By KATE COIL
Bluefield Daily Telegraph
PRINCETON — Click here for video
Three fire departments battled a blaze in a wooden detached garage on 7th Street in Princeton Tuesday that caused utility wires to snap as well as damage to two vehicles.
Captain Chad Bailey with the Princeton Fire Department said the original report of the incident was a brush fire on 7th Street between Straley and Highland Avenues in Princeton at 1:46 p.m. Bailey said crews confirmed the fire was in fact a structure fire when they arrived on scene.
“The front end of the building was fully involved, causing the power lines attached to the garage to snap and spark,” Bailey said. “The fire burned through the electric, cable, and telephone wires connected to the garage. The wires fell and were laid across the fence, so we called out Appalachian Power to take care of them.”
Bailey said the fire not only left the wooden garage a total loss but also damaged two vehicles, including a later model Jaguar sitting outside the garage.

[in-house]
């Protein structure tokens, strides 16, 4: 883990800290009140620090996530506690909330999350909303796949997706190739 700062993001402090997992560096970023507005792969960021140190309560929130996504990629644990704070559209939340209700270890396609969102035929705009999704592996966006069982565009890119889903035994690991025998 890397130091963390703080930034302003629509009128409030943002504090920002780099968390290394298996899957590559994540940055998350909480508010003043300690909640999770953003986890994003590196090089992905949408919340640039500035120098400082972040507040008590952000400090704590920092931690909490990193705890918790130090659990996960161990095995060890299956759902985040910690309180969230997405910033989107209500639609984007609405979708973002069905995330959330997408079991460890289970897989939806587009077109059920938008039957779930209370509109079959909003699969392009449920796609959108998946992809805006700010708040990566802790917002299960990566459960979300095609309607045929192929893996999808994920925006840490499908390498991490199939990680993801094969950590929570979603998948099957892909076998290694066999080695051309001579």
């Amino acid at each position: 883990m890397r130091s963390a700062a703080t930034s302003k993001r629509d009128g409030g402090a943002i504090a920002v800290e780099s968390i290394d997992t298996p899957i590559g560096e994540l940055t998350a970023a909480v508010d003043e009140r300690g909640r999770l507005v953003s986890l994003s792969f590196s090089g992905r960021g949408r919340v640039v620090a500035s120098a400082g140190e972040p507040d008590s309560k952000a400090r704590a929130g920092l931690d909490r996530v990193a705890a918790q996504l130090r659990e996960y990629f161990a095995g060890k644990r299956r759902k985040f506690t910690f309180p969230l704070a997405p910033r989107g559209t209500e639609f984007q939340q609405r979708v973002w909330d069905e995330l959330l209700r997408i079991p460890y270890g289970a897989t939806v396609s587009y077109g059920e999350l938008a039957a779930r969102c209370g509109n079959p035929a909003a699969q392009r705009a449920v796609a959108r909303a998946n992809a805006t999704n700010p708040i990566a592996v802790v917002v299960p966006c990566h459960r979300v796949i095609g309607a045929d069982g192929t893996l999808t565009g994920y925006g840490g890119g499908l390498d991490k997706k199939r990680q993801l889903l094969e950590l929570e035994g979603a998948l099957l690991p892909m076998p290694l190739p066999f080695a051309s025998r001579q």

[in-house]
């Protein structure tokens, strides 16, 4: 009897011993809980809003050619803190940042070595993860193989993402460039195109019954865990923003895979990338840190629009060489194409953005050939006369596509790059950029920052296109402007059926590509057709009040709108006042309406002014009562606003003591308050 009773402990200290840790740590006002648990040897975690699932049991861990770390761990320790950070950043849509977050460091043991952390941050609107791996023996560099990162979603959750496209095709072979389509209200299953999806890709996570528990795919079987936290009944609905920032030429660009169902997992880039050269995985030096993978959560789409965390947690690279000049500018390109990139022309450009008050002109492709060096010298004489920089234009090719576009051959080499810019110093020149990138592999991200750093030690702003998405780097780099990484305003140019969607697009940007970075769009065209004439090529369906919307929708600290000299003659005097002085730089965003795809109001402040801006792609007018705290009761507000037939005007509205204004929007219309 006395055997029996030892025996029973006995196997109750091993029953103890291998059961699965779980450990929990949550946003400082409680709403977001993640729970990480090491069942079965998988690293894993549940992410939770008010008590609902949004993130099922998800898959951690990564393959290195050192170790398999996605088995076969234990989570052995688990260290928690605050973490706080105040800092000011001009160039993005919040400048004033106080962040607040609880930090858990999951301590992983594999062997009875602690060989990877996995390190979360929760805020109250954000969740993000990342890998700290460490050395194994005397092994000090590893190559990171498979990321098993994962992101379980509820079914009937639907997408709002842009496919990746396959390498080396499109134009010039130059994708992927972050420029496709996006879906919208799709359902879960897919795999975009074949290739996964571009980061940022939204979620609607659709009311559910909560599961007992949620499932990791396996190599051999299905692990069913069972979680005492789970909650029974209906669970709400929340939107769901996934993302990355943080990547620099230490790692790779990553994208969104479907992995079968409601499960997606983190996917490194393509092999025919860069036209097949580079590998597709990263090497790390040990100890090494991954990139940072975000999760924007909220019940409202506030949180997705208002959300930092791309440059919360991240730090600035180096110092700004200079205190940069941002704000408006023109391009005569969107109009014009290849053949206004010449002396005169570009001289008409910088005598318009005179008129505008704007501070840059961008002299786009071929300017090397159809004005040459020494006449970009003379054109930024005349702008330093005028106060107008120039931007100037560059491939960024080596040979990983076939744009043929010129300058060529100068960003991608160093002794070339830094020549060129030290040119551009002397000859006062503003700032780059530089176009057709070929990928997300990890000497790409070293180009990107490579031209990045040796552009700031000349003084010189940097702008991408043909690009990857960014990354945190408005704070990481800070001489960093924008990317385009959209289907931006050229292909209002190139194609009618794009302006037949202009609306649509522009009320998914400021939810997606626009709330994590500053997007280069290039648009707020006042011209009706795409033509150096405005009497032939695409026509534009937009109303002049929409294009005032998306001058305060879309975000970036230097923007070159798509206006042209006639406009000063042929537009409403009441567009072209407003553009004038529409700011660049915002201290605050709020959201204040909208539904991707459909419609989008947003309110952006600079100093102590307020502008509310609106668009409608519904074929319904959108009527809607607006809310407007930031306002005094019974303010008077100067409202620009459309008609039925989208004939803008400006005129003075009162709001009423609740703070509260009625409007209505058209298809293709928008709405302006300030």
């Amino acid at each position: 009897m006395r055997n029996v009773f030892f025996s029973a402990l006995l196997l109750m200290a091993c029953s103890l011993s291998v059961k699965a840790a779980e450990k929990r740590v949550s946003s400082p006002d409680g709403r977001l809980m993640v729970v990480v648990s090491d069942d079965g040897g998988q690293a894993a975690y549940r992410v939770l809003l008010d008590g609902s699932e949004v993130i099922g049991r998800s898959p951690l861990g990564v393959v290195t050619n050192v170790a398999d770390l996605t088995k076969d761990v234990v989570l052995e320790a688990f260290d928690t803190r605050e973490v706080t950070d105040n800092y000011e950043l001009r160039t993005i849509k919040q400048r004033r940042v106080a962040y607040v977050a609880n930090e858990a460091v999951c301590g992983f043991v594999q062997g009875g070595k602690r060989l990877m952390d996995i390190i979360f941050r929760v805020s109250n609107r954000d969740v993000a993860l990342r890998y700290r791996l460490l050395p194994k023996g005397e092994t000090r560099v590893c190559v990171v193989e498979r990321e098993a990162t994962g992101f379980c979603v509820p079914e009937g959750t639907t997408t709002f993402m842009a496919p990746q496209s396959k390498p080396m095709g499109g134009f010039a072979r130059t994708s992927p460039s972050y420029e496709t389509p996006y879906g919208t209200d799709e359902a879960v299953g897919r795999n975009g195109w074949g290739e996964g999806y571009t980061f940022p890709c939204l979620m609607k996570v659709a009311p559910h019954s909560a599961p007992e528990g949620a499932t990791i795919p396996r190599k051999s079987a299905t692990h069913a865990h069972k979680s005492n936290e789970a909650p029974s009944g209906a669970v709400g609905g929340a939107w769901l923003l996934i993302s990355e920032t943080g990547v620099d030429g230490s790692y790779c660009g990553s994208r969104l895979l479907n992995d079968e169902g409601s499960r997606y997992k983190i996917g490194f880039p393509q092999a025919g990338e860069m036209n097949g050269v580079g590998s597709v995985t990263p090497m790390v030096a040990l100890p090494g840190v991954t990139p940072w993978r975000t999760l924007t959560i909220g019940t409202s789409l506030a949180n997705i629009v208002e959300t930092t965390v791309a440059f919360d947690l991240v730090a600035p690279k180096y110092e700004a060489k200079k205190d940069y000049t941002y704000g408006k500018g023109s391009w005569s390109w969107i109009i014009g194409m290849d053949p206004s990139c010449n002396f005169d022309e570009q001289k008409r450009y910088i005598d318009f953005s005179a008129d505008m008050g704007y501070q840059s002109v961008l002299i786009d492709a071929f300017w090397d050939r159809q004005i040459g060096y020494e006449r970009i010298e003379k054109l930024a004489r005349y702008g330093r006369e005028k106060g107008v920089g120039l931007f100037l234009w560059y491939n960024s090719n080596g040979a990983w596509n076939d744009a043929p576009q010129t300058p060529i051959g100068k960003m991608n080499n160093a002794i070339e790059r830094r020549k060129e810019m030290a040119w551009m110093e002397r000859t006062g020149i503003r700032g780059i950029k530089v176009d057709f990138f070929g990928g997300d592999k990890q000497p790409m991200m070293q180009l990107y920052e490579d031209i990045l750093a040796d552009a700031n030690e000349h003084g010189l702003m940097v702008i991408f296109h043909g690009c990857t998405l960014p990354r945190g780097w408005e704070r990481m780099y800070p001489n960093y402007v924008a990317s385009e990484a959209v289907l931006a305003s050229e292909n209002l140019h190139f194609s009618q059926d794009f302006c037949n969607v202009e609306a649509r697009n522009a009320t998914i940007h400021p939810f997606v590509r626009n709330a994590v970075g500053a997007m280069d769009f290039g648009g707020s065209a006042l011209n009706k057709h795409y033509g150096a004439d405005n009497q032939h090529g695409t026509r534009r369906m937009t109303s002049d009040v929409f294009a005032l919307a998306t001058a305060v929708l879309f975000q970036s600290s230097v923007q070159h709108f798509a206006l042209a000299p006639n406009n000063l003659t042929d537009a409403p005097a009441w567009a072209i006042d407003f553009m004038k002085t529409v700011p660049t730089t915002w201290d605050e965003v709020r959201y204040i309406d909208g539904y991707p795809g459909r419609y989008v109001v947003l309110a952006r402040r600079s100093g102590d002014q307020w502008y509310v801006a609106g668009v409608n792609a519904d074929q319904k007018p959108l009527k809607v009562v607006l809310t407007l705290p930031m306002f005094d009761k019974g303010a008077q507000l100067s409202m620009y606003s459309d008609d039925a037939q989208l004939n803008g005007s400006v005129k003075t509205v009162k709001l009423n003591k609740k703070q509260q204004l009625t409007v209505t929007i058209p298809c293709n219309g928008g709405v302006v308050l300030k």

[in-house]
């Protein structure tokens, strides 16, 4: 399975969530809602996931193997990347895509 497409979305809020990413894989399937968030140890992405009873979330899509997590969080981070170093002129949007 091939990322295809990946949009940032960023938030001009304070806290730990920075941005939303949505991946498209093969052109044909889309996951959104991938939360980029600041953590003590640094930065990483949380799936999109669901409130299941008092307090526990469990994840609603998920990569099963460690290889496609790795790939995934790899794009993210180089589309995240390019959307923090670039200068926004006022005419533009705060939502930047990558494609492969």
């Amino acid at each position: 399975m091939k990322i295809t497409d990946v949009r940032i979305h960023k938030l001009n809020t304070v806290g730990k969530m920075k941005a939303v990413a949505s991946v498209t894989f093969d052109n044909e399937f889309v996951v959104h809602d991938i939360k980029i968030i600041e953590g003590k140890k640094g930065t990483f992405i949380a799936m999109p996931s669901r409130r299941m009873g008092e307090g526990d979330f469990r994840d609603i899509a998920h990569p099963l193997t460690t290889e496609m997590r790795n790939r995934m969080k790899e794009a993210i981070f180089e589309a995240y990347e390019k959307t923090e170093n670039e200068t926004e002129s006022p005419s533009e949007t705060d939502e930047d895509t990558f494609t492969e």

“There was a vehicle in the garage that is a total loss,” Bailey said. “The fence and a car on the other side of the garage were scorched. The heat also caused the glass in a door across the street to buckle.”
Neighbors along with the owner of the garage gathered at the scene as fire crews continued to extinguish small flare-ups from the blaze. According to Bailey, no one was inside the structure when the fire occurred.
“The family are all accounted for,” Bailey said. “We are still investigating what caused this fire.”
In addition to the Princeton Fire Department the Green Valley-Glenwood and East River Volunteer Fire Departments were also dispatched to the scene of the fire. Crews from the Princeton Rescue Squad were called to the scene and officers with the Princeton Police Department closed down access to 7th Street between Mercer Street and Highland Avenue while firefighters put out the blaze.
Bailey said the fire was quickly put out once crews arrived on the scene.
“Once we got the water on it, it only took us about five or six minutes to get the fire out,” he said. “After that, we just had to put out hot spots to keep it from flaring up again.”Ž